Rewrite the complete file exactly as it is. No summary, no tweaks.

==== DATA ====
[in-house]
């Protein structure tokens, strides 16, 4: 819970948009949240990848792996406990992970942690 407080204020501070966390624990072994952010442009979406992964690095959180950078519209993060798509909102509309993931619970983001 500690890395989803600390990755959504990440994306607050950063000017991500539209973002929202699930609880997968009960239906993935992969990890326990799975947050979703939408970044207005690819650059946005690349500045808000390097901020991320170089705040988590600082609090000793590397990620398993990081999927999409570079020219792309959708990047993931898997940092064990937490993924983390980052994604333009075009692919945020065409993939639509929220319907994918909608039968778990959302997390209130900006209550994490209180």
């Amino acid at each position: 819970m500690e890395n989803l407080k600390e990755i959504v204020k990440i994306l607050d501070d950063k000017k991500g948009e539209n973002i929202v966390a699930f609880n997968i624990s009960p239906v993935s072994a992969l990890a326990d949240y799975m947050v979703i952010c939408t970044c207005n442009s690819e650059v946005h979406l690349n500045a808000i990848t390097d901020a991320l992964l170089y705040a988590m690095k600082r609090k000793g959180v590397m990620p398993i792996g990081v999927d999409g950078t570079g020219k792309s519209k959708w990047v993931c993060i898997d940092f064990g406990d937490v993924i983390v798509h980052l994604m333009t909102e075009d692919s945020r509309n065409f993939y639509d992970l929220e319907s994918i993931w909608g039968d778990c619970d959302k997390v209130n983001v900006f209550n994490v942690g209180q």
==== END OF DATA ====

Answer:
[in-house]
């Protein structure tokens, strides 16, 4: 819970948009949240990848792996406990992970942690 407080204020501070966390624990072994952010442009979406992964690095959180950078519209993060798509909102509309993931619970983001 500690890395989803600390990755959504990440994306607050950063000017991500539209973002929202699930609880997968009960239906993935992969990890326990799975947050979703939408970044207005690819650059946005690349500045808000390097901020991320170089705040988590600082609090000793590397990620398993990081999927999409570079020219792309959708990047993931898997940092064990937490993924983390980052994604333009075009692919945020065409993939639509929220319907994918909608039968778990959302997390209130900006209550994490209180």
């Amino acid at each position: 819970m500690e890395n989803l407080k600390e990755i959504v204020k990440i994306l607050d501070d950063k000017k991500g948009e539209n973002i929202v966390a699930f609880n997968i624990s009960p239906v993935s072994a992969l990890a326990d949240y799975m947050v979703i952010c939408t970044c207005n442009s690819e650059v946005h979406l690349n500045a808000i990848t390097d901020a991320l992964l170089y705040a988590m690095k600082r609090k000793g959180v590397m990620p398993i792996g990081v999927d999409g950078t570079g020219k792309s519209k959708w990047v993931c993060i898997d940092f064990g406990d937490v993924i983390v798509h980052l994604m333009t909102e075009d692919s945020r509309n065409f993939y639509d992970l929220e319907s994918i993931w909608g039968d778990c619970d959302k997390v209130n983001v900006f209550n994490v942690g209180q």